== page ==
India's gold demand drops below China in 4th qtr

MUMBAI/SINGAPORE Thu Feb 16, 2012 5:16pm IST

A customer selects one-carat gold bangles during an exhibition in Jammu April 13, 2008. REUTERS/Amit Gupta/Files

A customer selects one-carat gold bangles during an exhibition in Jammu April 13, 2008.

Credit: Reuters/Amit Gupta/Files

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MUMBAI/SINGAPORE (Reuters) - Wild price swings caused by a volatile rupee sapped Indian buying interest in gold in the fourth quarter of 2011, with imports well short of expectations and no pick up expected this year, dropping it behind China for the first time.

India's gold imports in the last quarter of 2011, traditionally peak consumption season, fell 44 percent to 157 tonnes, although total imports last year rose 1.1 percent to a record high of 969 tonnes, the World Gold Council said on Thursday.

Indians are usually the biggest buyers of gold in the world and from October to December, the calendar is full of festivals and weddings, creating many opportunities for people to flaunt their finery.

But the country's fourth-quarter imports figure came short of a previous forecast of more than 281 tonnes.

China's gold consumption stood at a higher 190.9 tonnes between October and December, compared to 173 tonnes in India during the same period.

"The rapid rise and fall in the rupee, and resulting domestic gold price swings had a strong impact on gold buying with both jewellery and investment demand in H2 lower by around 33 percent," the WGC said in a quarterly research report.

Gold prices rallied for the most of last year as safe-haven demand surged on the euro zone crisis and U.S. debt ceiling negotiations, among other factors, to a record in September before correcting sharply in the last quarter of the year.

Prices in India touched record highs too.

The most-active gold contract on the Multi Commodity Exchange hit a record high of 29,516 rupees per 10 grams in mid-November, or about $1,813 an ounce. It traded at 28,162 rupees per 10 grams by 0927 GMT.

Spot gold peaked at $1,920.30 in early September, and was last quoted at $1,717.6 an ounce.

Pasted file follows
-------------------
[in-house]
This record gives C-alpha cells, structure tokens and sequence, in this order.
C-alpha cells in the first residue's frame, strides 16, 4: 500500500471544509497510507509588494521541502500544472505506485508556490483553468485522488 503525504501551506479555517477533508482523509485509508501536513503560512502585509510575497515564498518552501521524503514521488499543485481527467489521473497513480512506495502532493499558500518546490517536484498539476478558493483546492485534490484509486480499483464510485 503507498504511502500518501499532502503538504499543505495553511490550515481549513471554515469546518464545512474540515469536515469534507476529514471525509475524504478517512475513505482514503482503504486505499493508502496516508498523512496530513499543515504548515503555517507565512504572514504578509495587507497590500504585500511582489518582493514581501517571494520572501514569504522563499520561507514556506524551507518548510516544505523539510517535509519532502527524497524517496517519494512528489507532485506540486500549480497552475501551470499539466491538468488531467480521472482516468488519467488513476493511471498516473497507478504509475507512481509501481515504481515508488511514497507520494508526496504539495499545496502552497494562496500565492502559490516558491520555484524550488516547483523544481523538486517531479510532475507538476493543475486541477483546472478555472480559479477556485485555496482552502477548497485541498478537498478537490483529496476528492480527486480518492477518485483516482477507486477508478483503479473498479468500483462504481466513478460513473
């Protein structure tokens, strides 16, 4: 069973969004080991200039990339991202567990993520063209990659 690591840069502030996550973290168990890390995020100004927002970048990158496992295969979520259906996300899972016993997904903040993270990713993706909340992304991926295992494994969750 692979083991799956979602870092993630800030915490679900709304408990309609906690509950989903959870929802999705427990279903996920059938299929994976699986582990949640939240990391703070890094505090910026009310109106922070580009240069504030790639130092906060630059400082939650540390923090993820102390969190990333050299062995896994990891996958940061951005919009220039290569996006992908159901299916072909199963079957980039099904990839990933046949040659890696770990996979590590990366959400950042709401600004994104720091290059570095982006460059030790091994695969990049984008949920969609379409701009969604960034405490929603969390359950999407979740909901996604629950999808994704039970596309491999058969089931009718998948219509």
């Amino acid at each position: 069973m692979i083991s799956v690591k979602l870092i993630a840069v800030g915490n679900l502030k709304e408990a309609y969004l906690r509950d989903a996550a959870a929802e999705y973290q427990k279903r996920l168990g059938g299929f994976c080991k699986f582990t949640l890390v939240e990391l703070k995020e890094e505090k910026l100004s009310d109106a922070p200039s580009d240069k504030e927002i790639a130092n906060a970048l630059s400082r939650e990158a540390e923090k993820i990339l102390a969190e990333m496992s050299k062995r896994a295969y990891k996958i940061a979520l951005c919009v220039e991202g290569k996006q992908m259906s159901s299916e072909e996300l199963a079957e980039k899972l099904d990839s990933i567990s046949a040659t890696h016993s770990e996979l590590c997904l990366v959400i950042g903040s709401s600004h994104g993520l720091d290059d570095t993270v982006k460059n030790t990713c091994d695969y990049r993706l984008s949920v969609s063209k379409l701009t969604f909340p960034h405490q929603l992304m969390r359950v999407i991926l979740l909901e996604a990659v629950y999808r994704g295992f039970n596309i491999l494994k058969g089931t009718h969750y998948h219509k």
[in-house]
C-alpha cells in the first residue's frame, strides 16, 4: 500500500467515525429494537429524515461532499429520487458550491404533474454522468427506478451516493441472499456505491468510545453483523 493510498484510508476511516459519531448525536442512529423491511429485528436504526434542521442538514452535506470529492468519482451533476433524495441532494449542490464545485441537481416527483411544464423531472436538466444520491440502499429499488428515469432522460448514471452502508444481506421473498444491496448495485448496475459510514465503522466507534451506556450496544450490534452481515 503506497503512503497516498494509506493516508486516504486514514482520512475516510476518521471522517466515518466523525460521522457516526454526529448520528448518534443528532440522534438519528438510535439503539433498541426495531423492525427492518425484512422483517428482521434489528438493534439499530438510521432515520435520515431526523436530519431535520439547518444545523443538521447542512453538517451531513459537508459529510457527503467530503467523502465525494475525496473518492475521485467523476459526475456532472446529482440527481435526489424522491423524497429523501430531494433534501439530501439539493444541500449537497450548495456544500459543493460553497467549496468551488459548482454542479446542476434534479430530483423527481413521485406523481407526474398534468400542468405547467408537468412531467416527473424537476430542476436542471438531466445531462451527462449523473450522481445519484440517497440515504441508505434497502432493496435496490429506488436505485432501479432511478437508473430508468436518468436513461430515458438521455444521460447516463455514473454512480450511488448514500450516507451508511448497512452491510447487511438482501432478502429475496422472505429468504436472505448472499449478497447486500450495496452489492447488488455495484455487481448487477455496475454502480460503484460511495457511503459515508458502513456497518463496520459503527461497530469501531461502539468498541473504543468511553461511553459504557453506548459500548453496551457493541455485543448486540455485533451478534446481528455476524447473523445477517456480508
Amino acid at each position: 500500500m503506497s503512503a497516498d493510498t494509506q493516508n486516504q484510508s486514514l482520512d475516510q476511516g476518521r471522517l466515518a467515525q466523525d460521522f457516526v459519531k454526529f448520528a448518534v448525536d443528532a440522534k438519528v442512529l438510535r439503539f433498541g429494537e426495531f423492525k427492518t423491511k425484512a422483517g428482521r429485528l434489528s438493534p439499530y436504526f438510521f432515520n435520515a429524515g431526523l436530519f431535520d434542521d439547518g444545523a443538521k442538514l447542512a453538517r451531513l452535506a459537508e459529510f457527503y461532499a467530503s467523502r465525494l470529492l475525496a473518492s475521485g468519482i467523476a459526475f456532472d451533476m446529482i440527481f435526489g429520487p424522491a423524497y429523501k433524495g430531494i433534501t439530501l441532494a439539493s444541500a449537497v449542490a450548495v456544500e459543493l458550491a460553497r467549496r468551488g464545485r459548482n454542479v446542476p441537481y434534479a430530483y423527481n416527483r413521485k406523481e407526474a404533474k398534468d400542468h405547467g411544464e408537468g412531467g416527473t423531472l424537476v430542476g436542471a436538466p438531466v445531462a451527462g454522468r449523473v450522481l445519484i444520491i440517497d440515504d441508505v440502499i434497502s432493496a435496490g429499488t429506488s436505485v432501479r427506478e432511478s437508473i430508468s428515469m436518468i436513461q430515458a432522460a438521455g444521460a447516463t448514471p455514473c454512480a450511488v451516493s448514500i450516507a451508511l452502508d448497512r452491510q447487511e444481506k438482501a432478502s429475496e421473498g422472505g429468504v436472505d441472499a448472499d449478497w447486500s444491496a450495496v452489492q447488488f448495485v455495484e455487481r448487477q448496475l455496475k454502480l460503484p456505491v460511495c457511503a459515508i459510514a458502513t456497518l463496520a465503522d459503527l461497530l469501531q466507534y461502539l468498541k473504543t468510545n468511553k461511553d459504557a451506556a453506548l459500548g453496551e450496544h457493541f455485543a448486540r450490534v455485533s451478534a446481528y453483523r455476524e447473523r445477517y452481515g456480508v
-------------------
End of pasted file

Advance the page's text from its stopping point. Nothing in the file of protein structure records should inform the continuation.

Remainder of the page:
Graphic - India, China gold demand, click


India's imports are likely to stay flat this year and China may eclipse India as the world's biggest gold consumer on an annual basis as well, the WGC said.

"Gold demand (in India) in 2012 is likely to remain steady. There are many things that influence demand. Right now, I don't see a big change in demand," Ajay Mitra, managing director of India and the Middle East at the World Gold Council, told reporters.

Factors including the fluctuation in the rupee, overseas gold prices and government policy will influence India's gold demand, he added.

The Indian currency had plunged nearly 16 percent last year to hit a record low of 54.30 and was the worst performing Asian unit against the dollar.

A smaller number of auspicious days for weddings in 2012 will temper gold jewellery demand to some degree, he added.

The average gold price in India in 2011 was 23,620 rupees per 10 grams, up 31 percent compared to the previous year, Mitra said.

Though prices are still hovering near record levels, Mitra thinks lofty prices are unlikely to dent demand in 2012.

"Indians have faith in gold. If you see returns in rupee terms, for the past three year it is giving more than 20 percent return every year," said Mitra.

Though India's short-term demand outlook may look lacklustre, the country still has the potential for future growth in gold consumption, officials from the WGC said.

"On India, I think near-term it may have peaked with a flat year in prospect of tonnage, but medium-term the India growth, wealth and urbanisation story is intact and we expect new highs in demand," Marcus Grubb, WGC managing director, investment, told Reuters in an interview.

"It is just that China is growing faster, playing catch-up after having disregarded the market until recently."

Grubb expected China's overall gold demand to grow 20 percent in 2012, with a near 10 percent increase in jewellery consumption and 30 percent jump in demand for physical bars and coins.

(Editing by Sugita Katyal)

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